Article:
Why You Should Have Straight Teeth, This Might Surprise You.

14th July, 2014

Presentation1One of the main reasons people decide to have orthodontic braces to get straighter teeth is because straight teeth look better, but from a purely dental and health point of view this is not the main reason you should consider straighter teeth. Did you know that straight teeth are easier to clean? And being easier to clean means they are healthier…

Irritable Bowl Disease

Recent research has shown a link between oral bacteria and a flareup of irritable bowel disease, The research identified that the bacteria invaded the bloodstream which then aggravated any existing irritable bowel causing the flareup, these bacteria are commonly found in the mouth! This research is linked to additional research which shows that the bacteria associated with gum disease and the more severe periodontitis can act as a keystone bacteria, this means their presence can instigate other processes and pathogens in the human body which can lead to Colon cancer and other inflammatory diseases.

So it’s clear that not only will keeping your teeth clean ensure that your teeth are healthy, it also helps to promote overall body health… So where do straight teeth fit in?

Straighter teeth are far easier to clean as you can get into those difficult to reach areas between your teeth. If your teeth are crooked or overlapping then it is harder to reach these areas, particularly with floss. This can lead to a buildup of these harmful bacteria which could eventually lead to the onset of other inflammatory diseases around the body.

So now that you know the importance of straighter teeth, let’s look at some of your options if you decide to have braces.

Option 1: Cfast

cfast Orthodontic braces with clear brackets and tooth coloured wiresCFast is one of the most modern option for orthodontic braces in our Harrow dental practice. These braces is a combination of tooth coloured wires and clear brackets to straighten the front 6 teeth on the top and bottom jaw only.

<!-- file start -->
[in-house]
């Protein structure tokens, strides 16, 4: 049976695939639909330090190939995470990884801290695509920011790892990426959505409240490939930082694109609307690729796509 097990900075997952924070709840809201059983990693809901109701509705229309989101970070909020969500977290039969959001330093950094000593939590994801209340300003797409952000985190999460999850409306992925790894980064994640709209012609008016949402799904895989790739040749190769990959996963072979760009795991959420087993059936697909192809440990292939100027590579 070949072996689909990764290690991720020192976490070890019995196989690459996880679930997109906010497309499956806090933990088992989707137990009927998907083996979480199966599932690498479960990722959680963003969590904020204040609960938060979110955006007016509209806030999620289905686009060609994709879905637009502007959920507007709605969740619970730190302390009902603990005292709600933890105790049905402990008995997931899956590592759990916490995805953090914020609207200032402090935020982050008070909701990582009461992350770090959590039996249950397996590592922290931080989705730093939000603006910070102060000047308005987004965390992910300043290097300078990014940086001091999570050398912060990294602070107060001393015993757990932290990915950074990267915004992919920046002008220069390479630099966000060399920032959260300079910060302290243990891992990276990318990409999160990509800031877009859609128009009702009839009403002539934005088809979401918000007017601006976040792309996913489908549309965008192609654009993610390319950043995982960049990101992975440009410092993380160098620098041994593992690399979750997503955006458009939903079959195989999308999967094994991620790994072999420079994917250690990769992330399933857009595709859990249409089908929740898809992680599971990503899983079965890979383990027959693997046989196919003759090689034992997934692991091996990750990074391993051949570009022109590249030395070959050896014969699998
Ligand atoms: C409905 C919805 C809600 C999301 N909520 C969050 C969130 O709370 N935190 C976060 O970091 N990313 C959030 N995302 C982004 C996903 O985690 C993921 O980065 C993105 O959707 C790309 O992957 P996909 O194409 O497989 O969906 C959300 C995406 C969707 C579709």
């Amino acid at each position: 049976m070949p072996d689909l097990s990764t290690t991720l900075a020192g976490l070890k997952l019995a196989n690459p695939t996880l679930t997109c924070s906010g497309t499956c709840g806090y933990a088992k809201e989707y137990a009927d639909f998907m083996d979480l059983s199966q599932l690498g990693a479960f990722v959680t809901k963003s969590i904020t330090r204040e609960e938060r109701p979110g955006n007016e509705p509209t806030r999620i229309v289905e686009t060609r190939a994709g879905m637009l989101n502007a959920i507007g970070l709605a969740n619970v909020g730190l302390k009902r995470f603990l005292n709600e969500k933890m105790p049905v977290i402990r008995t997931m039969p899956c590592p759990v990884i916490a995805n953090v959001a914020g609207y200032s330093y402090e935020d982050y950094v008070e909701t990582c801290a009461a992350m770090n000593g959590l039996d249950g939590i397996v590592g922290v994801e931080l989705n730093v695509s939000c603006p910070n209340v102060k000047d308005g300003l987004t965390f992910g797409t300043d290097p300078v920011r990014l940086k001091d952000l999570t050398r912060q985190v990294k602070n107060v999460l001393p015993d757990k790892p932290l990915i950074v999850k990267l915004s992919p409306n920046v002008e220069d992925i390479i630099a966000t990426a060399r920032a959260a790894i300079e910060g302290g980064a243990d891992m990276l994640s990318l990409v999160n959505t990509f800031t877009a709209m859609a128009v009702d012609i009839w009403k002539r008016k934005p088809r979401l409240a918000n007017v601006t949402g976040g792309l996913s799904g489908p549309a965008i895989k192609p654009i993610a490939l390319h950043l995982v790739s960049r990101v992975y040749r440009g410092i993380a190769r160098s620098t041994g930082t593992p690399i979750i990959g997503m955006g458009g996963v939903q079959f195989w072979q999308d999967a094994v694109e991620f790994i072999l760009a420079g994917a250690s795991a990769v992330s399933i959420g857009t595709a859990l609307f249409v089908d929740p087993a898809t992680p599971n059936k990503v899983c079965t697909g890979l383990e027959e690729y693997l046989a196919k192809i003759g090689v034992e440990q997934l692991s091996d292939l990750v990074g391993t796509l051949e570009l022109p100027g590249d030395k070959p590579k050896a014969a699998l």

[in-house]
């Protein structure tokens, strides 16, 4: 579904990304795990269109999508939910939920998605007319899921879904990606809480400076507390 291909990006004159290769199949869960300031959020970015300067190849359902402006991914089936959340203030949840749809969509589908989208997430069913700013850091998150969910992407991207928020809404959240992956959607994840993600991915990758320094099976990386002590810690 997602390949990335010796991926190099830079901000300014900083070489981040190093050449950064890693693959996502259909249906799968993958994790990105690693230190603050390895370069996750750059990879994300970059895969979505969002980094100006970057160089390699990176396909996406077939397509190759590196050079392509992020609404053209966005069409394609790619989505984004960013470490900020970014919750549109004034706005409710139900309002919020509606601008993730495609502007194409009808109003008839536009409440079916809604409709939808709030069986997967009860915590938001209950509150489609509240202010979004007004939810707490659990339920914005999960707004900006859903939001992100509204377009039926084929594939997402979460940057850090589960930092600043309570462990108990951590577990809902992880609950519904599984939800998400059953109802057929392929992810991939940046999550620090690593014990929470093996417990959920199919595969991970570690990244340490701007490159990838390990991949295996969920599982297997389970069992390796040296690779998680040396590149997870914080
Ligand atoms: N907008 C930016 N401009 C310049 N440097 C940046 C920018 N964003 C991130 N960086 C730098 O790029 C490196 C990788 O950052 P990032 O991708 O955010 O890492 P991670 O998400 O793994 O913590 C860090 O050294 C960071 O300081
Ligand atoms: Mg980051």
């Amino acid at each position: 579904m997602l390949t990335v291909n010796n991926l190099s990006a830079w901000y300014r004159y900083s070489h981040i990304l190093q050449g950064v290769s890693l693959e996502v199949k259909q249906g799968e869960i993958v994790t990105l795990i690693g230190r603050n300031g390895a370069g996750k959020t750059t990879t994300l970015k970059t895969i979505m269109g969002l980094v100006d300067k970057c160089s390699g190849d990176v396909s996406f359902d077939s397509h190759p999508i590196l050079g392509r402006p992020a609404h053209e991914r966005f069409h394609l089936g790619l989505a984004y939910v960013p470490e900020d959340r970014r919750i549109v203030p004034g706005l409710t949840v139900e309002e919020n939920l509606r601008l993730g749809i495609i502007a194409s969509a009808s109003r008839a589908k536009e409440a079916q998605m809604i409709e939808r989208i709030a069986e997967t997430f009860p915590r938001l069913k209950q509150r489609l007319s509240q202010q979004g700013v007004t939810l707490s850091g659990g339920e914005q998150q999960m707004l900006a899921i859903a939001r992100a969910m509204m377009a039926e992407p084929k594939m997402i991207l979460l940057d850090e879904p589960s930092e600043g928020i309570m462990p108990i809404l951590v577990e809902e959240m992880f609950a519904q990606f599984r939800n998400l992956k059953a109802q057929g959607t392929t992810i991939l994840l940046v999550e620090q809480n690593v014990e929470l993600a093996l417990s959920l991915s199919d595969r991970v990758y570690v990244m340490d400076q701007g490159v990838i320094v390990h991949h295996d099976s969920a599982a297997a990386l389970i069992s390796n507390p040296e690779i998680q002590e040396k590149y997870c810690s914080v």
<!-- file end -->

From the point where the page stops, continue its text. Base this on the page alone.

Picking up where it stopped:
Because we are only straightening these front teeth we can move them much faster than standard braces which may also be moving the back teeth also. This makes CFast excellent for cosmetic orthodontics and also helps to straighten the teeth making them easier to clean.

 

 

 

Option 2: Six Month Smiles

Six Month Smiles is is one of those orthodontic systems which does exactly what it says on the tin, straighter teeth in approximately 6 months!

Before and after six month smiles

Once again, this is the modern alternative to classic train track braces and works with a trademarked clear bracket which is bonded due tooth.

These brackets are barely visible and are able to achieve a predictable result using low forces with short overall treatment times which means the treatment is more comfortable, safe and allows you to keep your teeth cleaner, which is great if your overall body health.

The results with six months miles can be quite amazing.

Option 3: Inman Aligner

Inman alignerThe Inman aligner offers an alternative type of orthodontic brace. Both of the options above are fixed orthodontics, the Inman aligner is a removable option. This has the advantage of being able to use different forces in the way of springs to move your teeth.

As you can see in this image these braces push and pull your teeth at the same time, working from inside your mouth and outside in unison with one another. This unique way of using braces means we can achieve a straighter smile in approximately 12 to 16 weeks, much faster than any other orthodontic system.

You would need to ensure that the where these braces for a minimum of 20 hours per day, removing them only to eat and clean your teeth. This means your commitment to wearing braces needs to be high with you strongly motivated to achieve your straighter smile.

Once again, the Inman aligner is only used for the front six teeth to straighten them out providing you with an easier to clean smile.

Option 4: Clear Braces

Clear bracesThese braces, once again, do exactly what they say on the tin, they are clear! These clear braces work by applying a small amount of pressure to your teeth in the direction required to move them. Once this small amount of movement has been achieved you will replace the removable clear brace with a new one. Typically replacing each race every two weeks.

Treatment times are approximately one year with this system, depending upon how much your teeth need to move. Once again we are normally only moving the front six teeth into a straighter alignment to achieve a more cosmetic result which is easier to keep clean.